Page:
Although Sheffield isn’t a massive bustling hub of game development, the city has definitely provided some very notable additions to the gaming industry. One pretty big addition is Sumo Digital. Founded way back in 2003 after the closure of Infogrames Studios Sheffield/Gremlin Interactive it has since handled some big titles. They’ve had a long standing relationship with SEGA, helped to create Disney Infinity 3.0, and have been heading up the development of Crackdown 3. Not a bad portfolio of work.
To celebrate 15 years of Sumo Digital, they hosted a game art exhibition between 25th – 29th June 2018 at the Showroom Workstation that showcased 12 historic pieces from their archives. The best part? It was open to the public and completely free. Plus, it was about a minute’s walk away from where I work, so I had to go visit.
The exhibition was situated towards the back of the main foyer area of the Workstation, spanning two walls. I will admit, if I hadn’t explicitly known that it was there, I could have easily missed the entire thing as it wasn’t very well sign-posted at all. It was also unmanned, aside from the person at the Workstation reception desk.
The exhibition didn’t span the entire history of Sumo Digital, with some of the earlier games not present, but it gave clear snapshots into how the studio has grown and developed in recent times. While there were plenty on show, a fair few pieces were from what would be later known as the SEGA: All-Stars franchise. This included SEGA Superstars Tennis, Sonic & SEGA All-Stars Racing, and Sonic & All-Stars Racing Transformed.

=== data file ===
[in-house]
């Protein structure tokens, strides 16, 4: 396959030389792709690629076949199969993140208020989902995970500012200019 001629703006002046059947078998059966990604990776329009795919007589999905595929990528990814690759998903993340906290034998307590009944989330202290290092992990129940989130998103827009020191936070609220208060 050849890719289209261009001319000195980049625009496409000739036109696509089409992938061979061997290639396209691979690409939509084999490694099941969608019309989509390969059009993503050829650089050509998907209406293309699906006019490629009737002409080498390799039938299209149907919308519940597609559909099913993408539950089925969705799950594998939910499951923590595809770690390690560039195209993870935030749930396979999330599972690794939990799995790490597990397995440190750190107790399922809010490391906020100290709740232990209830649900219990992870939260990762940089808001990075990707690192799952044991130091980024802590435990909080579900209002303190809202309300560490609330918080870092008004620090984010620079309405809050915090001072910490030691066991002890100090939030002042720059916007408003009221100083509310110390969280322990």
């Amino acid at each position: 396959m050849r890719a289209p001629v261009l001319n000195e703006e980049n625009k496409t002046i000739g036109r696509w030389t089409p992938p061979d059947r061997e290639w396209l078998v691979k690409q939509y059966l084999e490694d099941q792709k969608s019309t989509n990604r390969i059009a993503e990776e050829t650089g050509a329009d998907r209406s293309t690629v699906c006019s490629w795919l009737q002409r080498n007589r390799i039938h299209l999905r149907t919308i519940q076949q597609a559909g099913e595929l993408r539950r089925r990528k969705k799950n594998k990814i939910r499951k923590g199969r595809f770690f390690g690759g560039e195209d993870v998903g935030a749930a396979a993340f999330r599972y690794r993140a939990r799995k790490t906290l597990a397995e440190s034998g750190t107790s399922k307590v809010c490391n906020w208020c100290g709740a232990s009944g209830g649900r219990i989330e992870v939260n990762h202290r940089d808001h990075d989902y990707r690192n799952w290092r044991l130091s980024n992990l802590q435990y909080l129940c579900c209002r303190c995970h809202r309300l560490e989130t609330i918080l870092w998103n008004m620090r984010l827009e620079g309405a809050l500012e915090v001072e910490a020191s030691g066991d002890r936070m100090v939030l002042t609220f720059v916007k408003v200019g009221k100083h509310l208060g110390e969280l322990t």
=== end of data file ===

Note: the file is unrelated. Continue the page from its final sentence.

Little Big Planet 3 and Doctor Who were also featured, as well as Snake Pass – their first self-published title. After having such a fun time with Snake Pass, it was nice to see the various concepts behind Noodle’s final design. These concepts were alongside the beautiful print of the game’s main title art, created by Creatives In The Attic and later edited by Jack Newbert.
Most of the artwork was accompanied by a plaque detailing things like who published the game, when it was released, and some insight into what roles Sumo Digital played. One notable difference to this trend was that of the Crackdown 3 print. While it looked absolutely fantastic, there was no information at all. This is probably due to some kind of non-disclosure agreement, and it’s a nice little tease for when this long awaited game is released. No doubt Sumo Digital has a lot riding on this game, and it’s definitely one of their most high-profile ones to date.
In short, the “15 Years of Sumo Digital” game art exhibition was an enjoyable if understated ode to a games company that is as every part of the cultural landscape of Sheffield as Henderson’s Relish and Def Leppard.
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